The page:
In coastal communities north of Boston, the roiling sea from the Blizzard of 2013 crashed into homes in Gloucester and Salisbury, forcing some people to flee. Others left their homes voluntarily — to witness the power of Mother Nature.
A giant wave crashed through the second floor of a Gloucester home near Good Harbor Beach, ripping off the ocean-facing front and roof, Police Chief Leonard Campanello said.
“We anticipated possible flooding,” Campanello said shortly after noon on Saturday. “I don’t know as though we anticipated a wave reaching the second floor of a house.”
The home on Salt Island Road overlooks the beach. A second home next door was also damaged, as waves battered the coast, and winds of 45 to 50 miles per hour swept through the North Shore city.
Police closed the roads along the back shore of Gloucester, where 1,000 people were out of power as of late morning, Campanello said.
Farther up the coast in Salisbury, storm surge of at least 20 feet rolled over a seawall, damaging at least two homes and prompting police to issue a mandatory evacuation call to 1,000 households along the beach, Police Chief Thomas Fowler said.
Only about 41 people were evacuated, although it’s unclear how many people left on their own. “We can’t make them leave,” Fowler said this afternoon.
Police ordered the evacuation at about 9 a.m., after responding to a 911 call around 9 a.m. from a couple living on North End Avenue, which runs along Salisbury Beach toward New Hampshire.
“They said the ocean was inside their house, and they were right,” said Police Lieutenant Steve Sforza, who responded to the call. “There was sand everywhere.”
The home, a duplex, was occupied by four adults and two dogs.
Buses were transporting people to a shelter set up at a town elementary school on Route 1, Sforza said.
“We can’t force people out of their houses, but we’re telling people to leave for safety reasons,” he said.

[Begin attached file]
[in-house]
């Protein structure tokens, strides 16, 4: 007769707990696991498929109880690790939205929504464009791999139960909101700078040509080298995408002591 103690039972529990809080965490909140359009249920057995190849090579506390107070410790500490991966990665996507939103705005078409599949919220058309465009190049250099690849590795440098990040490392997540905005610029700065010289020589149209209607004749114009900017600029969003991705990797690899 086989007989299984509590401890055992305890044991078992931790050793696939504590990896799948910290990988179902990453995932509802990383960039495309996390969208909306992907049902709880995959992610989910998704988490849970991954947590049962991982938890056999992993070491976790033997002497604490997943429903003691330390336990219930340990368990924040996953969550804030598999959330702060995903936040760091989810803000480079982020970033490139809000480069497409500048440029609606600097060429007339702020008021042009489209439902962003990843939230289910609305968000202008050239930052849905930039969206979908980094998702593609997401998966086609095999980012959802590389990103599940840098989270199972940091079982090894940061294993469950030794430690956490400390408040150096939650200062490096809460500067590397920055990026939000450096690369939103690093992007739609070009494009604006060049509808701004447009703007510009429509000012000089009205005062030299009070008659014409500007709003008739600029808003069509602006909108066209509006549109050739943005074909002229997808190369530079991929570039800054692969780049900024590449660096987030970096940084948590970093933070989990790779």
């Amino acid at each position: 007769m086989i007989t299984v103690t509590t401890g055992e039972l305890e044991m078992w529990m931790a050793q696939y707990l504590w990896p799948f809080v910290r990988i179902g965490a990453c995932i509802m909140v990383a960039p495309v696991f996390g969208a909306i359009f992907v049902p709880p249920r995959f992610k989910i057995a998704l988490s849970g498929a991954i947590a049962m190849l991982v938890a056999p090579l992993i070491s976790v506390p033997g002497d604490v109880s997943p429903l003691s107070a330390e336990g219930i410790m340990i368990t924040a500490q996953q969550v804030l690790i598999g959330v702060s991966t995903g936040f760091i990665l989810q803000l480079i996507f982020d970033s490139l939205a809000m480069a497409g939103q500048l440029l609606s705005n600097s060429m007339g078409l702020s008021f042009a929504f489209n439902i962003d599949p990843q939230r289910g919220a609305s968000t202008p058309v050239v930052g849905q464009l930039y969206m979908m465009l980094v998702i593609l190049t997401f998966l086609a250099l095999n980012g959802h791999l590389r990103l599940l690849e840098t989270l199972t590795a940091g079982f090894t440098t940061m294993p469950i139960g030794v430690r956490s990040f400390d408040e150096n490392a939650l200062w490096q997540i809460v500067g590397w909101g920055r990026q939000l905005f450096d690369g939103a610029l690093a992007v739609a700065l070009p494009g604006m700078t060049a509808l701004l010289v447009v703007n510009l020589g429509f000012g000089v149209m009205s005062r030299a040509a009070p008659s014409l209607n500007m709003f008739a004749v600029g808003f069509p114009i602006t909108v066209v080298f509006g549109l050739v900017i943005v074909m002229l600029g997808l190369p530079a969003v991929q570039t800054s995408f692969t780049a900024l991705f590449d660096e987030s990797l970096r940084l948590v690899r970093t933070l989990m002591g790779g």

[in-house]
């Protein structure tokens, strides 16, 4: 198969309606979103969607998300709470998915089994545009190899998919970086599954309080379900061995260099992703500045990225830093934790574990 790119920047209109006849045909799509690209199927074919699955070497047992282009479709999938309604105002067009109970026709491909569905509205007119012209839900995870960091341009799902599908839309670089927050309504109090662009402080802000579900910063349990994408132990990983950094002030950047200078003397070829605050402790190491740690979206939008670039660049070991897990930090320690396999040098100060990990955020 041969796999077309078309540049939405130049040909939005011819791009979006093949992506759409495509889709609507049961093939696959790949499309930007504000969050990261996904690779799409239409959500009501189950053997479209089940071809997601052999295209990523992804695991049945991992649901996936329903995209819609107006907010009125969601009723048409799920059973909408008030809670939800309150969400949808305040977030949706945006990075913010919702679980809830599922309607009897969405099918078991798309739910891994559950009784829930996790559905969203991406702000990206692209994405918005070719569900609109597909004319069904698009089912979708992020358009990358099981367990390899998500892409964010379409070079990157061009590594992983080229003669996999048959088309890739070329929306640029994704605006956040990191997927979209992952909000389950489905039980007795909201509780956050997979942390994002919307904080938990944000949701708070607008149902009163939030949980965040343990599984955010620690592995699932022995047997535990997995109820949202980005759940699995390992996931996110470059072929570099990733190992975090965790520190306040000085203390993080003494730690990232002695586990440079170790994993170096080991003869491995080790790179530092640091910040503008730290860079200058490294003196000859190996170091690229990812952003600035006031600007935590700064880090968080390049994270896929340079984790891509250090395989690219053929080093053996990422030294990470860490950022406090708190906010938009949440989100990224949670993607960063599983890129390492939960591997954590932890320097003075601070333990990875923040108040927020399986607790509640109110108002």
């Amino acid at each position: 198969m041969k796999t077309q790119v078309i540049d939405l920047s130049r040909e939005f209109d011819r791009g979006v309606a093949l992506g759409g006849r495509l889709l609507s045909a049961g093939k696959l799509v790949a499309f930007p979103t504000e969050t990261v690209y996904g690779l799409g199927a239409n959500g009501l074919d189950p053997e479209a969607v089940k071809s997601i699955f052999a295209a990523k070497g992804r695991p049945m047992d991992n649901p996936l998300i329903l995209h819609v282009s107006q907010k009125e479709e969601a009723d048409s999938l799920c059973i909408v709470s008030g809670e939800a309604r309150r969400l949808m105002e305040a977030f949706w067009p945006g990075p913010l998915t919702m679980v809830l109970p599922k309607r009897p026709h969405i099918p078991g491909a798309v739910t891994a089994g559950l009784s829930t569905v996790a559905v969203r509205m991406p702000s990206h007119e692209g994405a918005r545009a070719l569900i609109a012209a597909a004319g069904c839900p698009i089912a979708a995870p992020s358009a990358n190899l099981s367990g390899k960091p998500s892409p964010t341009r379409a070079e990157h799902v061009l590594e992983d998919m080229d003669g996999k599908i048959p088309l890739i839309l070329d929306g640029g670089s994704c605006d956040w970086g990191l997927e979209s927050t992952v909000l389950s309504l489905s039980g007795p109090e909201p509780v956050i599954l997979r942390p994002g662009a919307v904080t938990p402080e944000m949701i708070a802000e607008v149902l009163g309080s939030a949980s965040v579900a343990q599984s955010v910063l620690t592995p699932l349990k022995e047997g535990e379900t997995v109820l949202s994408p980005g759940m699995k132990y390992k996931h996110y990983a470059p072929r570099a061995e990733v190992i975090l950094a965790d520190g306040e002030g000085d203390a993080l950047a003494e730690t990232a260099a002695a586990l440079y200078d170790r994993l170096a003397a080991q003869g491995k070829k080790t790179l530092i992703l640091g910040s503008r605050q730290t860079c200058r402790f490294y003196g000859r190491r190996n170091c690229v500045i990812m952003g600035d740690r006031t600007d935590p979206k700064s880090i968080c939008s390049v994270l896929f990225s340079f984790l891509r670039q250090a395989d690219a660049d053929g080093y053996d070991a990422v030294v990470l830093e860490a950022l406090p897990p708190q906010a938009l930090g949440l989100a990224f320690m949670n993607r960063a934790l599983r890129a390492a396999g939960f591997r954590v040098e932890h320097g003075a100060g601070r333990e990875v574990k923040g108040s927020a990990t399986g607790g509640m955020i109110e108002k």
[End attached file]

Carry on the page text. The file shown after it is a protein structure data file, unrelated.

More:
Despite the damage to the two homes, no building collapses or injuries were reported, Sforza said.
The storm surge, which came about an hour before the 10 a.m. high tide, surprised officials in this beach town on the New Hampshire border, Sforza said.
“We had no idea the surf would be that high,” he said. “It wasn’t even high tide.”
In Newbury, a short way down the coast, high tide brought more beach erosion on Plum Island. Six homes were determined to be unsafe for occupancy after the storm had passed, Town Administrator Tracy Blais said in an e-mail.
“They cannot be occupied, pending further review,” she wrote.
Five of the homes are on Anapolis Way, a one is on Dartmouth Avenue. All are in stretch of the beach where decades of beach erosion has left many homes at risk of falling into the cold Atlantic.
“Public safety officials will be on the island, monitoring the situation through the next high tide,” Blais wrote.
Farther down the coast toward Boston, in Revere, high tide this morning brought crashing waves, but no major flooding, Fire Chief Eugene Doherty said.
“I think we were fortunate,” Doherty said by telephone at about 10:30 a.m., just after high tide. “The wind shifted. That helped us.”
Waves as high as 40 feet crashed over the seawall, flooding Revere Beach Boulevard. No homes or businesses were damaged, Doherty said.
Small pockets of flooding were confined largely to the shoreline neighborhoods of Riverside and Point of Pines, Doherty said.
“It was just localized to streets in that area,” he said. “We’re actually over the worst part.”
High tide in Manchester-by-the-Sea brought Gary Swayze to Singing Beach, with camera in hand.
“I was curious to see how far the water was going to come up,” said Swayze, who has lived in town since 1990. Just then a wave crashed over the rock seawall near him on the street. He certainly got a taste of it and definitely got his feet wet.
Timothy Girian and his 13-yr-old son, Sam, jumped aboard a Gator, a golf-cart type contraption with industrial wheels, to get a loaf of bread. Timothy said he’s used the John Deere machine in several storms. He thought the snow would be deeper in the North Shore town. Still, he was stunned by the high tide in the harbor downtown.
“It’s the highest I have ever seen it, and I have been here 15 years” he said.Kathy McCabe can be reached at firstname.lastname@example.org. Follow her on Twitter@GlobeKMcCabe. Kay Lazar can be reached at KLazar@globe.com. Follow her on Twitter @GlobeKayLazar.